After much pleading on my part, I was put on hold for about half an hour until someone else (much friendlier) came on the line. I have to say, I totally understand this is probably an area of work that is overworked and underpaid and my request sounded totally unreasonable and ridiculous, but I was trying my best to keep our rescued dog in our family. I tried to explain my needs to this next person and she responded that it is highly unlikely that the vet who performed the procedure is even still with the organization, but she put me on hold again while she contacted the current vet. I finally got to speak with the current vet, who asked me exactly how I needed my letter worded and when I needed it by. I explained that I was working with an organization that handles pet transport and she asked if she could contact them. Kudos to the vet at LA City Services. Thank you, thank you! I get an email from my contact at the organization saying that they are in touch with City Services and so, I think we are in the home stretch. (I don't play base ball or know much about it except for doing the wave, but I thought I should be doing the wave at this point.)

Around 4:30pm, I get a call from PetMove telling me this: it looks like, after further investigation by City Services, there was a mix-up with your original paperwork and your dog never received the shots that are listed on the adoption forms. The city is being helpful, because of this mix-up and have contacted our current vet to let them know of the mix-up. But Pepper is not current on any of her shots, so I will need to start the process from the beginning. After spending a good six hours on the phone, after sending in all my paperwork that I spent an inordinate amount of time dealing with. ARGHHH! Did I mention that I had a migraine all day on top of this?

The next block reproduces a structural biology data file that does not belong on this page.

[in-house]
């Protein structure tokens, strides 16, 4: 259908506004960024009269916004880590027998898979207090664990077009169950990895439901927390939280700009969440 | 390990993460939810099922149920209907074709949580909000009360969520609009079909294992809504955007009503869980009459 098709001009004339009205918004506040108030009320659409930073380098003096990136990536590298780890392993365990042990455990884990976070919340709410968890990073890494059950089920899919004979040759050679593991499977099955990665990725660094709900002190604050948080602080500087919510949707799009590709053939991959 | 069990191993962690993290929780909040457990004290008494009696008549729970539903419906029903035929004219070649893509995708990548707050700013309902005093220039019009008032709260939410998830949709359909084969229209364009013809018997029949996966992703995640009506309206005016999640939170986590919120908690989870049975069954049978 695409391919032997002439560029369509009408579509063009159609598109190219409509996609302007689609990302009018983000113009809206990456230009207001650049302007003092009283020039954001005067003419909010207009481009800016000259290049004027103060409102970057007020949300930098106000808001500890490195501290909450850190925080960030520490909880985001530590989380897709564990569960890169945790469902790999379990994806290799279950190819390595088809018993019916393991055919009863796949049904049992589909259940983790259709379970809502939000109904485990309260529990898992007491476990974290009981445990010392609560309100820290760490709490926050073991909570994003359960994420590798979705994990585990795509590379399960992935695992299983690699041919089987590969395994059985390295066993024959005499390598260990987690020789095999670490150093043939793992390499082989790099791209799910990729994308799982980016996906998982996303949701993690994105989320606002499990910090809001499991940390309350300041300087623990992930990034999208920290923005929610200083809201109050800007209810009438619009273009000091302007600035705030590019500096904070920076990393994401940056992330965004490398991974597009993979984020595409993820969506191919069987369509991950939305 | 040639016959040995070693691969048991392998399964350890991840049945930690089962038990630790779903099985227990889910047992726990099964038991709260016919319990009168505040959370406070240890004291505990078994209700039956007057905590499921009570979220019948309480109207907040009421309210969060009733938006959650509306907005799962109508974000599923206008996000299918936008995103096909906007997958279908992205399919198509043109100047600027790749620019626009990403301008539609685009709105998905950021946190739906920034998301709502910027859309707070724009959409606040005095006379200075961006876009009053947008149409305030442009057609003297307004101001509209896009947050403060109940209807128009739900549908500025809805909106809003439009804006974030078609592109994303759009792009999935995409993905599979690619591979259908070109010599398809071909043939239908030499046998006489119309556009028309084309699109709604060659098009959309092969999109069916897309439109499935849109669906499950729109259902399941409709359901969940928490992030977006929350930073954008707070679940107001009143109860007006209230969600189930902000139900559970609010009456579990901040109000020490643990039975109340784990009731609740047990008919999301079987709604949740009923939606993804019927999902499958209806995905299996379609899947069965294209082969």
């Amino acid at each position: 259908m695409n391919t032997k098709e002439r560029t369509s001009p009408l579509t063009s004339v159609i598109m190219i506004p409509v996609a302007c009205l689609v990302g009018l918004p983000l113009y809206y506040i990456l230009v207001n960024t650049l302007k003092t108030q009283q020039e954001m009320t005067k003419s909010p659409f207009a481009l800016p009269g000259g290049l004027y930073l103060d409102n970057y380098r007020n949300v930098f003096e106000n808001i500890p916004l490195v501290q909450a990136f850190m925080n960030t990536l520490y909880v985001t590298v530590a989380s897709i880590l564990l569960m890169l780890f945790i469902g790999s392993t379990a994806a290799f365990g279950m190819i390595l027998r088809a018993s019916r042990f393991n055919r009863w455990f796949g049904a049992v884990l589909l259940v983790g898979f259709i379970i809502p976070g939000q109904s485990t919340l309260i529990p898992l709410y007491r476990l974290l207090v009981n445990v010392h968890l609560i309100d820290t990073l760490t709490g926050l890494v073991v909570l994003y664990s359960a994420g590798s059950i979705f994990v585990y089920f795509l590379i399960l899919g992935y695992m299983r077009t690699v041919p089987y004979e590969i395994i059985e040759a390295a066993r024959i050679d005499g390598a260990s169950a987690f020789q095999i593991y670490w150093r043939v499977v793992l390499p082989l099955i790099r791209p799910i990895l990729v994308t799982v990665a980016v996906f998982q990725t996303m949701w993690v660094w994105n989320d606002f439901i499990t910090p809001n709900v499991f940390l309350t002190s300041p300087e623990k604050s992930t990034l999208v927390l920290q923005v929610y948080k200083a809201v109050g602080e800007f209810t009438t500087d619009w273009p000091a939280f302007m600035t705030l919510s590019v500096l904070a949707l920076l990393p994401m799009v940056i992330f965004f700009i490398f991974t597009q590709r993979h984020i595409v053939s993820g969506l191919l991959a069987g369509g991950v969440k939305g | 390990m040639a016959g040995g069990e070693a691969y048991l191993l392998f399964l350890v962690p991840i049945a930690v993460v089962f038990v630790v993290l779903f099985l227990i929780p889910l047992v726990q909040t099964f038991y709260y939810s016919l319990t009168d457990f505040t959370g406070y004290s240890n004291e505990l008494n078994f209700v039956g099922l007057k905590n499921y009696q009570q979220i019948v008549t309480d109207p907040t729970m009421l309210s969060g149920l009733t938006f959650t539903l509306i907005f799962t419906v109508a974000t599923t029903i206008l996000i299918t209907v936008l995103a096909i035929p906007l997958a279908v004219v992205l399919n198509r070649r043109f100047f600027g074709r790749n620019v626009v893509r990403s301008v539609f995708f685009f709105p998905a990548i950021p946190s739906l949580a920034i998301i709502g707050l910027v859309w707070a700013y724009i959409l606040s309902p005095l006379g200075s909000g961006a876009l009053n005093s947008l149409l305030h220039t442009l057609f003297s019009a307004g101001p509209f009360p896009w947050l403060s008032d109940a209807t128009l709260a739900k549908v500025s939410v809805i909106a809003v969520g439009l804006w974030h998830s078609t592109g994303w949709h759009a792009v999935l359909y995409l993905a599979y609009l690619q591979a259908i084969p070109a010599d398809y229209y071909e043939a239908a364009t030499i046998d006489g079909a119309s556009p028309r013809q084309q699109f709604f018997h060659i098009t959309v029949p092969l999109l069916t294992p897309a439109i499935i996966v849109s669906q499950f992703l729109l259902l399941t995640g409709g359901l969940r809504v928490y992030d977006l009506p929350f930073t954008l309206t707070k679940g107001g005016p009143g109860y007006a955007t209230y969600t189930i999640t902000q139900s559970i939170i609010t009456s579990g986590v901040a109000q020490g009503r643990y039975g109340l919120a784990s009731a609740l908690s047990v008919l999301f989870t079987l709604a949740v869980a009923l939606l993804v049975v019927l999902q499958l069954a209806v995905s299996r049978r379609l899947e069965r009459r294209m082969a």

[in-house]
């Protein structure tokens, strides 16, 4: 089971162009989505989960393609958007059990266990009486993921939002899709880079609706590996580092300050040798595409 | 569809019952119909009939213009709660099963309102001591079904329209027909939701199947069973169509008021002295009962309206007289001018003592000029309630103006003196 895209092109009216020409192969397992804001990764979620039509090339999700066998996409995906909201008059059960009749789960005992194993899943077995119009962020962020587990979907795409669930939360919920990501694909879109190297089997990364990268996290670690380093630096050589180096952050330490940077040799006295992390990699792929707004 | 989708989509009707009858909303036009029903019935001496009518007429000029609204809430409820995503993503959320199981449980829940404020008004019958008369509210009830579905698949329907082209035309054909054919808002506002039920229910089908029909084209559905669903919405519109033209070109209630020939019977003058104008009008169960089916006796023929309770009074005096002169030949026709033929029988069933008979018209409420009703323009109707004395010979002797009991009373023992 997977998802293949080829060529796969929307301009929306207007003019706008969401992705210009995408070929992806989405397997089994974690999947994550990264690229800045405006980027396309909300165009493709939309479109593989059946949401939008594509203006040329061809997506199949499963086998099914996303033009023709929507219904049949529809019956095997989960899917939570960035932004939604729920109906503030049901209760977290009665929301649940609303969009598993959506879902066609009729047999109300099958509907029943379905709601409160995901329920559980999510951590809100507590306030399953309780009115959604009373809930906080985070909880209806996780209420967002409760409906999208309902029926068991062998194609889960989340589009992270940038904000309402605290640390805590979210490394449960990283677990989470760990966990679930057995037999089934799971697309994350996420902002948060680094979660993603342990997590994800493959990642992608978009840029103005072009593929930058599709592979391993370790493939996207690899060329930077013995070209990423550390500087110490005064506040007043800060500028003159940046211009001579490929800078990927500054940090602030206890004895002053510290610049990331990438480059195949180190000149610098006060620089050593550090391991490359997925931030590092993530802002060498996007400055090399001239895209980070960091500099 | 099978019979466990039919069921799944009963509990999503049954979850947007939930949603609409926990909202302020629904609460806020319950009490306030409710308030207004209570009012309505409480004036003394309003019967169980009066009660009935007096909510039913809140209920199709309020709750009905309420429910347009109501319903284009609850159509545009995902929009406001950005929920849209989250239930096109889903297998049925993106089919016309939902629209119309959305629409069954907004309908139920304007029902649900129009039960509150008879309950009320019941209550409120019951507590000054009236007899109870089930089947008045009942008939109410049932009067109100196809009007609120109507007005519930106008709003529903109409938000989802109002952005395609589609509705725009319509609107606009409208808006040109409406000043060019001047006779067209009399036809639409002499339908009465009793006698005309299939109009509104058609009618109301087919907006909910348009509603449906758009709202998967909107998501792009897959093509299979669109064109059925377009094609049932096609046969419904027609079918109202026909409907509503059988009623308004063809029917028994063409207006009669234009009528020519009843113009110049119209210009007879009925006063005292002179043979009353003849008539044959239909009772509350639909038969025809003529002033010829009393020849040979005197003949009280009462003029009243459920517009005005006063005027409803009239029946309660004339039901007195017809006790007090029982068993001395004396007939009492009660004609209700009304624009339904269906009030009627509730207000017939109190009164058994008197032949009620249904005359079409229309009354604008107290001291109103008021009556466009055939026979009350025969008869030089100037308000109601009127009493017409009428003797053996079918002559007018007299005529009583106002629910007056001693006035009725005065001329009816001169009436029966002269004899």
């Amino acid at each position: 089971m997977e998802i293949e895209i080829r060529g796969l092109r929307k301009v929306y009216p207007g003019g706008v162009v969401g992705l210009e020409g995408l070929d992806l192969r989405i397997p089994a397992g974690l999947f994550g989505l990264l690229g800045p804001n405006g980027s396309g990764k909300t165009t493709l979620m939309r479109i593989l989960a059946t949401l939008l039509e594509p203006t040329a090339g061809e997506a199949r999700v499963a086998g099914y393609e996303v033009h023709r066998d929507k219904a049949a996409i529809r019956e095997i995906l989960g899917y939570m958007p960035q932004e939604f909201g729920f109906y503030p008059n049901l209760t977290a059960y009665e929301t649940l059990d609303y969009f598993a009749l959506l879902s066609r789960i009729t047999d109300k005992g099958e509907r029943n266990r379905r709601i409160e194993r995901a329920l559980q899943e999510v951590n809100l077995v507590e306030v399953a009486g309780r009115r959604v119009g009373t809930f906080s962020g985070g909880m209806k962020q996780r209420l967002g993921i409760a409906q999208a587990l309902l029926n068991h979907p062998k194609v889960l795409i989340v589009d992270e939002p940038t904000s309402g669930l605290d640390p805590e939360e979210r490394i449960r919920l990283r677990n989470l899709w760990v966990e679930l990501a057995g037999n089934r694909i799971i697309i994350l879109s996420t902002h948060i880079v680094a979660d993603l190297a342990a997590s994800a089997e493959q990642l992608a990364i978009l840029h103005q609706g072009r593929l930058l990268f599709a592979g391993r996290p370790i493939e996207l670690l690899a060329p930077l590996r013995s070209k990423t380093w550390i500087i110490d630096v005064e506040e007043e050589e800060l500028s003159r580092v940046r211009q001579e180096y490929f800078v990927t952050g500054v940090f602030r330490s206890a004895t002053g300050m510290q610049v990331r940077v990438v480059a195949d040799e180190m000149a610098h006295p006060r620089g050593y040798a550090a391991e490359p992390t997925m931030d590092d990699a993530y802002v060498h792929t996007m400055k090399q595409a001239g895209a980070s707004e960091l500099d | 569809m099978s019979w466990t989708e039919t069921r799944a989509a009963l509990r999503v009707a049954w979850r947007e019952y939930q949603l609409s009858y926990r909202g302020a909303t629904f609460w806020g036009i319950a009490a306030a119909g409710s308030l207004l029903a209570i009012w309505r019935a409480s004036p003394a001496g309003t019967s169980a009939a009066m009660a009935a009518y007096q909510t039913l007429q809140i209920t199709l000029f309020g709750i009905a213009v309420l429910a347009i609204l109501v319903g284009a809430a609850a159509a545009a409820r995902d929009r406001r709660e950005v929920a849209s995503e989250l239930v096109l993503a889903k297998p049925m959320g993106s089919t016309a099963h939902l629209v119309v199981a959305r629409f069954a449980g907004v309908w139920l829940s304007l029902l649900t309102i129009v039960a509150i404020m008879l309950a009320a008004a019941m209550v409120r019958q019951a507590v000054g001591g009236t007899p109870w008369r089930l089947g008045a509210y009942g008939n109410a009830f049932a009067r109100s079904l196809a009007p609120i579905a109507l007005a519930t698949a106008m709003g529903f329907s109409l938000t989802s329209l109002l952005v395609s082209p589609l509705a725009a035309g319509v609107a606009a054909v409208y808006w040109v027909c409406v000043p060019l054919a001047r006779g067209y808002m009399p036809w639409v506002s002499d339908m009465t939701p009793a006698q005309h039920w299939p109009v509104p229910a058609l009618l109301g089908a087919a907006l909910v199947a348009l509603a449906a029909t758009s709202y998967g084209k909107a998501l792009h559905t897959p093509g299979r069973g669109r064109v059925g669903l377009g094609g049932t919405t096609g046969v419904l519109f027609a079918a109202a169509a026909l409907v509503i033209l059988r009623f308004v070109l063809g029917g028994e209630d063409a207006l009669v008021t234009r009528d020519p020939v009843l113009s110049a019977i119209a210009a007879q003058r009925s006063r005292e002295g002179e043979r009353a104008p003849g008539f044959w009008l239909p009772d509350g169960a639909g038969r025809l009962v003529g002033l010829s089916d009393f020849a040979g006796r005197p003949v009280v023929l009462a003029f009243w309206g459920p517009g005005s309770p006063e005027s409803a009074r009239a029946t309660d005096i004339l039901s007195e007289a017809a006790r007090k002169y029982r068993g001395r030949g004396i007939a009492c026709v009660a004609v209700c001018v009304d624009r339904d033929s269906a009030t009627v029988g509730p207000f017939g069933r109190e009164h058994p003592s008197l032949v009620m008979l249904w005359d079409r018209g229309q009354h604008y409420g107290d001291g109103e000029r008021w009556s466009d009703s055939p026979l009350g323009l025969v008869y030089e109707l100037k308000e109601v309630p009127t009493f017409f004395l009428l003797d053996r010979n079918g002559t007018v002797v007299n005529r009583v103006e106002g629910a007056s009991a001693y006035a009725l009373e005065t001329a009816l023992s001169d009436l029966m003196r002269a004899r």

Part of me is banging my head on the wall and part of me is really and truly glad I plunked down that ridiculous chunk of money to work with our pet transport agency. Otherwise I would have been walking into customs with a dog about to be sent home. My kids may have just announced that they don't believe in Santa, the Easter Bunny or the Toothfairy and that's OK, but I don't think they would be OK with their beloved dog being non-existent. 

So, the countdown continues with more paperwork, hoops and red-tape. I hope we all make it out on the other end.

Saturday, November 2, 2013

Pros and cons of moving to Ireland

This morning while taking a shower, I was musing about the things I will miss and things I might like, when we move to Ireland. This came about in the shower because I was appreciating the power of our water pressure. I love a nice strong shower and in most likelihood, that is going to be something I will miss. I do not understand what is up with the showers (that I have experienced) in Ireland, but they just don't have the pressure that we do here. It can't be about conserving water. It rains 20 out of every 30 days for crying out loud! We live in a dessert here in L.A. and the water pressure is amazing. If its the mechanics, I don't understand why they have to be so different there.